Buy direct and the savings can be as big as the pitfalls, so we’ve developed a guide to picking the best bike, the right size, and the ultimate options
Step 1 – Bike chooser
OK, so you want a 140mm trail bike with 650b wheels and a Pike fork… but do you want XO1 or XX1 with that? And what about the brakes, Formula T1 or Shimano XT? These decisions and many more are both agonising and enjoyable but as long as you’ve got the general attitude of the bike right you can’t go far wrong. Look on mbr.co.uk for reviews to help you — we’ve tested the YT Capra, Canyon Nerve and Vitus Escarpe, to name just three of the hottest 2015 bikes.
Step 2 – Demo it
Riding a bike is the best way to find your size and some direct-sales brands do run demo days. Rose, Canyon, YT Industries and Vitus through Chain Reaction all have, or are working on, dates for 2015. If you can’t get to a riding spot also check out the bike shows — Canyon will be at thelondonbikeshow.co.uk from February 12-15 at the Excel, London, where you can at least sit on a bike if not ride it in anger.
3 Find your fit
This is the tricky one — assuming you can’t act on step 2, you’ve got to take careful measurements of your body (get a friend to help) and feed that into the brand’s modelling system to recommend you a bike. Some brands like Vitus have sophisticated modelling that takes into account torso length and even arm length. Others rely on outdated inside leg length to try to match you up.
Do your own measurements to double-check the size. Top tube length is a poor indicator of whether a bike will fit you because it’s affected by seat tube angle and head angle. Instead, look for the bike’s reach measurement, buried in the website’s geometry page and compare that with your current bike (providing that it fits!). To get the reach on your old bike measure between the centre of the BB to where it intersects with a virtual line dropped from the top of the head tube (it’s tough to measure so use a homemade plumb line).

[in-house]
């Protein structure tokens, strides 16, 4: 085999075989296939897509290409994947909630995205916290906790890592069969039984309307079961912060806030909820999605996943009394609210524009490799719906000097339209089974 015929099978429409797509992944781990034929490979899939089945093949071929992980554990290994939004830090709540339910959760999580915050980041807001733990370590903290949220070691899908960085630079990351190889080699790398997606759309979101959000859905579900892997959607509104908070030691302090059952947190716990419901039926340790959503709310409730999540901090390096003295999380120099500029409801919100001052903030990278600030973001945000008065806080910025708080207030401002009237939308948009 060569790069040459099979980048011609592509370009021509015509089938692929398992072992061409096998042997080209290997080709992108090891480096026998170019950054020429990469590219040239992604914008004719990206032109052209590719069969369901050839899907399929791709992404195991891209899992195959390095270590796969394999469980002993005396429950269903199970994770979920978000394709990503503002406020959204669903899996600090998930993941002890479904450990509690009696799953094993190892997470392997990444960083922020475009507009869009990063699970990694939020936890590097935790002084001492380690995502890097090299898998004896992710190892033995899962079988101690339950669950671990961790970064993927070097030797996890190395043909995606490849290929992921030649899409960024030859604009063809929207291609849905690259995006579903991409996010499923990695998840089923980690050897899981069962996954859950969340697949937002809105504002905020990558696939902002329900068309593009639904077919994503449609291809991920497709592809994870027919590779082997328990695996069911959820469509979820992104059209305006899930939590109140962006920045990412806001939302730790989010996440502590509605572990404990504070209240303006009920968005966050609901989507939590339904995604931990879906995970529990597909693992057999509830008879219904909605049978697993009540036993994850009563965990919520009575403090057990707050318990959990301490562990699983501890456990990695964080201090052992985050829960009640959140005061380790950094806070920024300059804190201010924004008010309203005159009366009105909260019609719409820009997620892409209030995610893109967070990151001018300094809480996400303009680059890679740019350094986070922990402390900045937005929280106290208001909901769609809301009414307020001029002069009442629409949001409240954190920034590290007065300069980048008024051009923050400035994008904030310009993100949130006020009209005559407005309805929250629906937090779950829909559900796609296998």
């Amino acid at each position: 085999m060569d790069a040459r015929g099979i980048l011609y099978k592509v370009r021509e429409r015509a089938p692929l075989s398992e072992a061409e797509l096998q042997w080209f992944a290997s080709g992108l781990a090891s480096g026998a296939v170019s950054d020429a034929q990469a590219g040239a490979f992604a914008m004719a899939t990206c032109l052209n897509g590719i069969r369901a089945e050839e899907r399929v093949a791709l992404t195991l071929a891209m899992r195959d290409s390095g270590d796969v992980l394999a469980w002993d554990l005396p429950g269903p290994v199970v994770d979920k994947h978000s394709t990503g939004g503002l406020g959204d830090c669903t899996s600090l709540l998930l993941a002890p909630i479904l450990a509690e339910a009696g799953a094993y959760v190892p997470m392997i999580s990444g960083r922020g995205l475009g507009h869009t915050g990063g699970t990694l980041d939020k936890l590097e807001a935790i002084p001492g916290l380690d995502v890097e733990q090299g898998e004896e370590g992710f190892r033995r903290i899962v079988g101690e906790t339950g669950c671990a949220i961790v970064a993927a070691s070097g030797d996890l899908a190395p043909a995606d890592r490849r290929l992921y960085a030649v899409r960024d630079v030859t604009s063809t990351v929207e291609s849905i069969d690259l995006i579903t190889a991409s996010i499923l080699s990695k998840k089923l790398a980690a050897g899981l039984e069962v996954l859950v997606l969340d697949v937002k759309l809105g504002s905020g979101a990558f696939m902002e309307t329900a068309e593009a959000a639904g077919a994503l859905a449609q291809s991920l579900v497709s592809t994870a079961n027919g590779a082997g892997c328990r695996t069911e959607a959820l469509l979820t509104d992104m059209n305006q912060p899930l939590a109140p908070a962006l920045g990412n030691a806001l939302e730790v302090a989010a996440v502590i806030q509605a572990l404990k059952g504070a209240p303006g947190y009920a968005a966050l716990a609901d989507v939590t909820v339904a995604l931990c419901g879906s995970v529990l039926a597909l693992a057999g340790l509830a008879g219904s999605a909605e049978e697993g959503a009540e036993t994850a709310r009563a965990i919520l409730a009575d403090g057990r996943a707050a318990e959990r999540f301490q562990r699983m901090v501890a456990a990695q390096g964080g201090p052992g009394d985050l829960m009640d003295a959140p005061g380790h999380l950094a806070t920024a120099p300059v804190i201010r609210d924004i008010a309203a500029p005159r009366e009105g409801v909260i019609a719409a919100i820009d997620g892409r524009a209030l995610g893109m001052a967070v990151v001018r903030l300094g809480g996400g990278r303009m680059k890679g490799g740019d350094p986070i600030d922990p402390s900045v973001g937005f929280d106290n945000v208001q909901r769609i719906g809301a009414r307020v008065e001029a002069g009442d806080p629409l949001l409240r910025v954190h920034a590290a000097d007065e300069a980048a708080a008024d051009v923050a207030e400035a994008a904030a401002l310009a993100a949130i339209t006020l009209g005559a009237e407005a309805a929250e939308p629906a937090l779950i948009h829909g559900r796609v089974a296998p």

4 Pick up the phone
Just like a bike shop, the sales people are there to make you happy. Tell them the bike size you’ve worked out, what kind of riding you want to do and whether you’ve got one leg longer than the other. Ask lots of daft questions, they won’t mind and you’ll come to understand the bike more. You could ask for things like a decent length stem and wide bar, better grips, and for the tyres to come tubeless ready with the proper valves in.
5 Unbox and admire
One of the most exciting moments in life is unboxing a new bike but first make sure the packaging looks undamaged. Inside the bike will be set up and pre-assembled, although you’ll probably have to fit the wheels, turn the bars, set the sag and possibly drop in the seatpost. But first check the bolts and axles are tight.
Next, jump on the bike and see if it feels right. How does it feel compared with your old bike? Does the cockpit feel roomy enough? Is the standover height good enough to lean the bike over in a corner? Is the seatpost and saddle in the right place? If something doesn’t feel right you can send the bike back unused and get a full refund, or swap it for the
First-class packages – Our favourite mail order bikes
With a massive 170mm of travel, the Capra descends like a gazelle, but amazingly it also climbs like a mountain goat too. It’s the new benchmark enduro bike against which all others will be measured. Read our review of the YT Capra Pro.
Canyon Strive Al 7.0 Race £2,599
Flip a switch on the Strive and the bike’s geometry changes, toggling between climb and descend modes. There’s a sensitivity at work that’s equalled by few bikes we’ve ridden in this category. Read our first ride on the Canyon Strive CF 9.0 Race.
Vitus Escarpe £1,499
With a brand new suspension platform and a dazzling spec package Vitus has produced a chic and desirable bike in the Escarpe. Set the sag right and the bike is a blast to ride. Read our review on the Vitus Escarpe 275 VRS.